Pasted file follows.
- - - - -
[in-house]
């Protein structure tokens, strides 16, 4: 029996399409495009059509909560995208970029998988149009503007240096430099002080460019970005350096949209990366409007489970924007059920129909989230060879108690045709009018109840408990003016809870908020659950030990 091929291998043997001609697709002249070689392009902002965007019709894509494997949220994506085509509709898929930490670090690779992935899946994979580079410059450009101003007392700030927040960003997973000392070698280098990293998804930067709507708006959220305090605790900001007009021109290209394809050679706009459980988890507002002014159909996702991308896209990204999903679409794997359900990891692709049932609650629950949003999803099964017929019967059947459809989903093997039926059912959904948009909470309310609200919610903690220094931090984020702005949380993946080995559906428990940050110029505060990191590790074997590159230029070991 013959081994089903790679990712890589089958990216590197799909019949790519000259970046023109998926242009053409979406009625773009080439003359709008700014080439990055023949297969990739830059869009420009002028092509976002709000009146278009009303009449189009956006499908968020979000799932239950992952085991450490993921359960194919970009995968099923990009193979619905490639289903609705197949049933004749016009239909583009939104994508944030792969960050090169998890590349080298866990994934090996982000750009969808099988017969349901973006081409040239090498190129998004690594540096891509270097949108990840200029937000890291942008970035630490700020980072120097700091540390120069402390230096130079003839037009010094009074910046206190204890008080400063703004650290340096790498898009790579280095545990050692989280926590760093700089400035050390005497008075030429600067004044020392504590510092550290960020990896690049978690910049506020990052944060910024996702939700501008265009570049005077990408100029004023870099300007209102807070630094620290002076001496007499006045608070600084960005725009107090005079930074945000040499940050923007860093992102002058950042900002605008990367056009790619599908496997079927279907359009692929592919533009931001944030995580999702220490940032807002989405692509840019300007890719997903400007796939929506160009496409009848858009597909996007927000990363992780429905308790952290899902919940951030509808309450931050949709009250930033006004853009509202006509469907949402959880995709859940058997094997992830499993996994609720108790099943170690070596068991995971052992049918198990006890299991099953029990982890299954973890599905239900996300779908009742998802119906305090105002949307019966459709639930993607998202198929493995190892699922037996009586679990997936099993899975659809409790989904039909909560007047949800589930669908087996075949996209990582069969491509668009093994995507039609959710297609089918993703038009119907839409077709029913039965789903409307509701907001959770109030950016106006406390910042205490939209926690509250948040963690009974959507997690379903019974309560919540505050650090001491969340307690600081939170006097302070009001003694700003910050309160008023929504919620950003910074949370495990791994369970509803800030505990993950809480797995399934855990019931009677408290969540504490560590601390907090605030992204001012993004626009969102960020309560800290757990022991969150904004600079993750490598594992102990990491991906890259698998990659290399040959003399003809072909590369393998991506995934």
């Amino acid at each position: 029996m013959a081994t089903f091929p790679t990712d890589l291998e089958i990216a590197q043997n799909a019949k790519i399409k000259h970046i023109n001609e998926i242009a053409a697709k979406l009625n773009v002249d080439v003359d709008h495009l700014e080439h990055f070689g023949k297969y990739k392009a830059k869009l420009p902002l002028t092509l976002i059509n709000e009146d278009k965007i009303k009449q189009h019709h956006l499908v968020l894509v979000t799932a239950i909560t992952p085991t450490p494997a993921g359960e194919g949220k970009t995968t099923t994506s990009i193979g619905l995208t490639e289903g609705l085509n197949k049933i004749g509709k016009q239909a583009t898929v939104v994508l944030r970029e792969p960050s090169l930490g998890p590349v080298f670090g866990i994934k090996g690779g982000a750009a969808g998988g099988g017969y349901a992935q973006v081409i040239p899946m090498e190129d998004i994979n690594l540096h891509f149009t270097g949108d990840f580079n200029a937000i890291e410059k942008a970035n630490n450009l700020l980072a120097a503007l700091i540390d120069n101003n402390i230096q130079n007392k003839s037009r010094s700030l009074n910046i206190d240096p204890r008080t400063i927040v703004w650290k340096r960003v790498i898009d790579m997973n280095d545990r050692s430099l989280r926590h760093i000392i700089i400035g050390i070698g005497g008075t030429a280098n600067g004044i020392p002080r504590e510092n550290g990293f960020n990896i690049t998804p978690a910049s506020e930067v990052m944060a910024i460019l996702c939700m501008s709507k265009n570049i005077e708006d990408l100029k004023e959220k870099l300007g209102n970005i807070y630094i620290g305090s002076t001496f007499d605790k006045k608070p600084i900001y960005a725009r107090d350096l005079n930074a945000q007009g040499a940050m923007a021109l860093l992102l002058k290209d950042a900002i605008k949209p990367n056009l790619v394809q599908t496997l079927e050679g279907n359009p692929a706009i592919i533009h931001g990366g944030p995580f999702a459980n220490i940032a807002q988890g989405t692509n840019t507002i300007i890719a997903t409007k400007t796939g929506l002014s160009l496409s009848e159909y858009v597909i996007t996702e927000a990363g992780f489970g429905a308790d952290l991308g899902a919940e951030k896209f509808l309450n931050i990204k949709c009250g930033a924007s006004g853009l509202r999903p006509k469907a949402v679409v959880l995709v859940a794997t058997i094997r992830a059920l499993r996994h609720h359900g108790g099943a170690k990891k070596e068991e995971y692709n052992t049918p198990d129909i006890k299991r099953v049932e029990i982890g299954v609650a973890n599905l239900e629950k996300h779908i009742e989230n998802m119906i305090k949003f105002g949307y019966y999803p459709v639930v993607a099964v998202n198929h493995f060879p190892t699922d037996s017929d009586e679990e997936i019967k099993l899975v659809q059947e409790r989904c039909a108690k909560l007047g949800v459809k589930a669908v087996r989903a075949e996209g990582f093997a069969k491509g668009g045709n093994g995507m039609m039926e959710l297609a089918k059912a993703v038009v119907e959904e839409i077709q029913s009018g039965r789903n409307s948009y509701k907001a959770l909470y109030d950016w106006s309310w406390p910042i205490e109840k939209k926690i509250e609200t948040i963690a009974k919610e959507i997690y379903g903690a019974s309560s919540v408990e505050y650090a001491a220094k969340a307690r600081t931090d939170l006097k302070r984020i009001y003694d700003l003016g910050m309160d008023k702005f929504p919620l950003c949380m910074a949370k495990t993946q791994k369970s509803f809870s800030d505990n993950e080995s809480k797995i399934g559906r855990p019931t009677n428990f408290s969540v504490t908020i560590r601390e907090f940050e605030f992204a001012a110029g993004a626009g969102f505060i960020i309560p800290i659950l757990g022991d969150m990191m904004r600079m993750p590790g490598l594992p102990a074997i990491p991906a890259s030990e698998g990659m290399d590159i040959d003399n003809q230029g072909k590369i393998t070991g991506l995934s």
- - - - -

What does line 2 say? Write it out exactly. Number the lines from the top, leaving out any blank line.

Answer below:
């Protein structure tokens, strides 16, 4: 029996399409495009059509909560995208970029998988149009503007240096430099002080460019970005350096949209990366409007489970924007059920129909989230060879108690045709009018109840408990003016809870908020659950030990 091929291998043997001609697709002249070689392009902002965007019709894509494997949220994506085509509709898929930490670090690779992935899946994979580079410059450009101003007392700030927040960003997973000392070698280098990293998804930067709507708006959220305090605790900001007009021109290209394809050679706009459980988890507002002014159909996702991308896209990204999903679409794997359900990891692709049932609650629950949003999803099964017929019967059947459809989903093997039926059912959904948009909470309310609200919610903690220094931090984020702005949380993946080995559906428990940050110029505060990191590790074997590159230029070991 013959081994089903790679990712890589089958990216590197799909019949790519000259970046023109998926242009053409979406009625773009080439003359709008700014080439990055023949297969990739830059869009420009002028092509976002709000009146278009009303009449189009956006499908968020979000799932239950992952085991450490993921359960194919970009995968099923990009193979619905490639289903609705197949049933004749016009239909583009939104994508944030792969960050090169998890590349080298866990994934090996982000750009969808099988017969349901973006081409040239090498190129998004690594540096891509270097949108990840200029937000890291942008970035630490700020980072120097700091540390120069402390230096130079003839037009010094009074910046206190204890008080400063703004650290340096790498898009790579280095545990050692989280926590760093700089400035050390005497008075030429600067004044020392504590510092550290960020990896690049978690910049506020990052944060910024996702939700501008265009570049005077990408100029004023870099300007209102807070630094620290002076001496007499006045608070600084960005725009107090005079930074945000040499940050923007860093992102002058950042900002605008990367056009790619599908496997079927279907359009692929592919533009931001944030995580999702220490940032807002989405692509840019300007890719997903400007796939929506160009496409009848858009597909996007927000990363992780429905308790952290899902919940951030509808309450931050949709009250930033006004853009509202006509469907949402959880995709859940058997094997992830499993996994609720108790099943170690070596068991995971052992049918198990006890299991099953029990982890299954973890599905239900996300779908009742998802119906305090105002949307019966459709639930993607998202198929493995190892699922037996009586679990997936099993899975659809409790989904039909909560007047949800589930669908087996075949996209990582069969491509668009093994995507039609959710297609089918993703038009119907839409077709029913039965789903409307509701907001959770109030950016106006406390910042205490939209926690509250948040963690009974959507997690379903019974309560919540505050650090001491969340307690600081939170006097302070009001003694700003910050309160008023929504919620950003910074949370495990791994369970509803800030505990993950809480797995399934855990019931009677408290969540504490560590601390907090605030992204001012993004626009969102960020309560800290757990022991969150904004600079993750490598594992102990990491991906890259698998990659290399040959003399003809072909590369393998991506995934």